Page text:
Individual annuity sales in the U.S. reached $257 billion in 2007, according to LIMRA International’s year-end data.
This 8% increase over 2006 largely resulted from record-setting variable annuity sales, which grew 15% year-over-year to $184.2 billion. In contrast, fixed annuity sales decreased 7% to finish 2007 at $72.8 billion (see Table 1).
A volatile equities market trended upward throughout much of 2007, until the corrective environment in the 4th quarter. The appeal of VA guaranteed living benefit riders tends to increase during volatile market conditions, so sales benefited. An additional benefit of volatile market conditions, where GLBs are concerned, is that some benefit calculations let the GLB benefit base increase as the market increases, and remain the same (or even rise) when the market decreases. Step-up opportunities also become more valuable during such market environments.
In 2007, 91% of new deferred VA premium, $128.4 billion, went into contracts in which at least one GLB rider was available. For 77% ($98.8 billion) of that premium, a GLB rider was elected.
The guaranteed lifetime withdrawal benefit was the most popular type of GLB, according LIMRA’s quarterly Variable Annuity Guaranteed Living Benefit Election Tracking Survey. This benefit’s election rate increased quarterly, up to 48% of eligible VA sales by the 4th quarter. Another popular VA benefit was the guaranteed minimum income benefit; its election rates were relatively flat in 2007 and 33% in the 4th quarter.
Note: Not every VA offers every type of GLB. Therefore, the sum of election rates by GLB type will exceed the rate at which “any GLB” was elected.
As for fixed annuity performance, total fixed sales were split by the following product types: book value deferred, market value adjusted (MVA), index annuities, fixed immediate annuities and structured settlements sales.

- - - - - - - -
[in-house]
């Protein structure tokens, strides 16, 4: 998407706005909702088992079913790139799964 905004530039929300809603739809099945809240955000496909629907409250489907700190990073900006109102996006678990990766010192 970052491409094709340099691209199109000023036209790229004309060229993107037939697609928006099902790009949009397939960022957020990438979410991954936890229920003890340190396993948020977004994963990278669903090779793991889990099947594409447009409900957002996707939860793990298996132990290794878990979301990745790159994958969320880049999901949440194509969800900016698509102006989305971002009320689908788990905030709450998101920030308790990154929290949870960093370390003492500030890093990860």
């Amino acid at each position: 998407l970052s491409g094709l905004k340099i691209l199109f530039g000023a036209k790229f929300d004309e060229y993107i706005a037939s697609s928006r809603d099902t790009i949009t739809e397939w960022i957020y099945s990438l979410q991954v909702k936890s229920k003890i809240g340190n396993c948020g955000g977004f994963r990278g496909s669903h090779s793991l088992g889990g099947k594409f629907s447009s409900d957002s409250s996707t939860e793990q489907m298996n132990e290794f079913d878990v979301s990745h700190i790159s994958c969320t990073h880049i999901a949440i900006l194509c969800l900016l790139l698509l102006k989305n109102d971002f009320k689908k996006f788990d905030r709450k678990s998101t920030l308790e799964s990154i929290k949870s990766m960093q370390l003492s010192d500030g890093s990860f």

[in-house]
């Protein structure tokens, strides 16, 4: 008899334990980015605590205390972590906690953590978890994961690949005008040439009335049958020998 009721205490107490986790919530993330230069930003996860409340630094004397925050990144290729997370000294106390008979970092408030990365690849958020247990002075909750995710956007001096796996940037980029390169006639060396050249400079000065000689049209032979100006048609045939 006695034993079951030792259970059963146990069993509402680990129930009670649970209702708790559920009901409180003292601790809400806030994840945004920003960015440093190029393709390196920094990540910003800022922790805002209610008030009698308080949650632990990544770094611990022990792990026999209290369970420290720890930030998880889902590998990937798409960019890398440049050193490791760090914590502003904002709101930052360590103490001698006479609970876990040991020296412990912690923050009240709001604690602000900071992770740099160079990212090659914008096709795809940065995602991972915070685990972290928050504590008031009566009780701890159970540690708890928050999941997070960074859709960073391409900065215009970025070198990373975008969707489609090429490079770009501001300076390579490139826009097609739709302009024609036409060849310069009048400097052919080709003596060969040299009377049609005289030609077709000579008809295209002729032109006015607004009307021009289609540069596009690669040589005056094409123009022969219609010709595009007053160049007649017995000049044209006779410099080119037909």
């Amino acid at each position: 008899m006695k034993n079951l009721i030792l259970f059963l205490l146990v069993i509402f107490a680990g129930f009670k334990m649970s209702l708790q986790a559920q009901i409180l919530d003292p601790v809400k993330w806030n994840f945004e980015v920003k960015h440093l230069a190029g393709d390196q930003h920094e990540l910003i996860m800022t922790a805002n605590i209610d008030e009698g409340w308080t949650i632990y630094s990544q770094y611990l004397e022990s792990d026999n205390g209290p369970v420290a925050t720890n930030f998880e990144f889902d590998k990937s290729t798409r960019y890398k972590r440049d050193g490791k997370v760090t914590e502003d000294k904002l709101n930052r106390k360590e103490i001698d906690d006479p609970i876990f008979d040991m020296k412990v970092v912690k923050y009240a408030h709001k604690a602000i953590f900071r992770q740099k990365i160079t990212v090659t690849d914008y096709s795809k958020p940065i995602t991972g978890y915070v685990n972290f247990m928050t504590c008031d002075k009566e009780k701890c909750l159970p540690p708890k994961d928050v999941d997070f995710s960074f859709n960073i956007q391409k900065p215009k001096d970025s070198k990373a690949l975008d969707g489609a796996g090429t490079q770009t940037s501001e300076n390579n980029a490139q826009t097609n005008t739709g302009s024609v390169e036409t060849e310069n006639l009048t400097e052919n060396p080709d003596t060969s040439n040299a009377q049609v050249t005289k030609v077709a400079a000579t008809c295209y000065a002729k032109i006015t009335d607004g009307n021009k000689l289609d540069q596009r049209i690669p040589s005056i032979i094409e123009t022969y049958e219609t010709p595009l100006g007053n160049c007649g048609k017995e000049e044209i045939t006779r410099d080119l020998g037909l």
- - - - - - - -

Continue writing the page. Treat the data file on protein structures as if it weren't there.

Sales of fixed deferred annuities decreased for each fixed deferred product type in 2007.
Book value product sales were down 14%; MVA sales declined 9%; and index annuity sales were off 2%. Slight annual increases occurred for fixed immediate annuity sales and structured settlements, rising 5% and 3%, respectively.
The interest rate environment was unfavorable for fixed annuity sales well into the summer, before declining short-term interest rates created a more favorable yield curve–in which long-term interest rates exceed short-term interest rates. While fixed annuity sales were down 7% for the year, in the 4th quarter of 2007, these sales were actually up 6% compared to 4th quarter 2006. However, the favorable yield curve did not completely override the fact that (short-term) interest rates were down.
The challenging year for fixed annuities is probably better depicted by analyzing deferred annuity net flows.
Industry deferred annuity assets under management (AUM) dropped 7.4% for book value/MVA products to $402.1 billion, as outflows more than doubled the inflows during 2007. For VAs, AUM was up 8.6% by year-end to $1,497.1 billion, and AUM for index annuities rose 19.2% to $122.8 billion. Inflows exceeded outflows for VA and index annuities (see Table 2).